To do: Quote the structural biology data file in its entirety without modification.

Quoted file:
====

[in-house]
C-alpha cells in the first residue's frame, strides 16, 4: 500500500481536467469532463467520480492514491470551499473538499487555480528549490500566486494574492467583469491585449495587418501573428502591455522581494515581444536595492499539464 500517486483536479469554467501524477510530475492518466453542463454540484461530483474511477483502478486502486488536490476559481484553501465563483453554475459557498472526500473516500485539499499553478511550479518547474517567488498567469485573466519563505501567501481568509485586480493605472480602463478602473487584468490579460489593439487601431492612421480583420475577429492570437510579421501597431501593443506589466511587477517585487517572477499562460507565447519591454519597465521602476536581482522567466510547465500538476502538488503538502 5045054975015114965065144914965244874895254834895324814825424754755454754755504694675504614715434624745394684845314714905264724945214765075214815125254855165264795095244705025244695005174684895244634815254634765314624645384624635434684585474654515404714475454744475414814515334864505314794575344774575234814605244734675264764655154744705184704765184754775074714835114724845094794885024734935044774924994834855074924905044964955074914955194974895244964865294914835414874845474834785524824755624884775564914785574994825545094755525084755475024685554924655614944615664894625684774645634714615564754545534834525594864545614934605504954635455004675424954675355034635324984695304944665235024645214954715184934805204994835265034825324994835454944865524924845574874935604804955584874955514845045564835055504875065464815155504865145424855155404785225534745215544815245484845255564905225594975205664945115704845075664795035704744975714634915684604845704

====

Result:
[in-house]
C-alpha cells in the first residue's frame, strides 16, 4: 500500500481536467469532463467520480492514491470551499473538499487555480528549490500566486494574492467583469491585449495587418501573428502591455522581494515581444536595492499539464 500517486483536479469554467501524477510530475492518466453542463454540484461530483474511477483502478486502486488536490476559481484553501465563483453554475459557498472526500473516500485539499499553478511550479518547474517567488498567469485573466519563505501567501481568509485586480493605472480602463478602473487584468490579460489593439487601431492612421480583420475577429492570437510579421501597431501593443506589466511587477517585487517572477499562460507565447519591454519597465521602476536581482522567466510547465500538476502538488503538502 5045054975015114965065144914965244874895254834895324814825424754755454754755504694675504614715434624745394684845314714905264724945214765075214815125254855165264795095244705025244695005174684895244634815254634765314624645384624635434684585474654515404714475454744475414814515334864505314794575344774575234814605244734675264764655154744705184704765184754775074714835114724845094794885024734935044774924994834855074924905044964955074914955194974895244964865294914835414874845474834785524824755624884775564914785574994825545094755525084755475024685554924655614944615664894625684774645634714615564754545534834525594864545614934605504954635455004675424954675355034635324984695304944665235024645214954715184934805204994835265034825324994835454944865524924845574874935604804955584874955514845045564835055504875065464815155504865145424855155404785225534745215544815245484845255564905225594975205664945115704845075664795035704744975714634915684604845704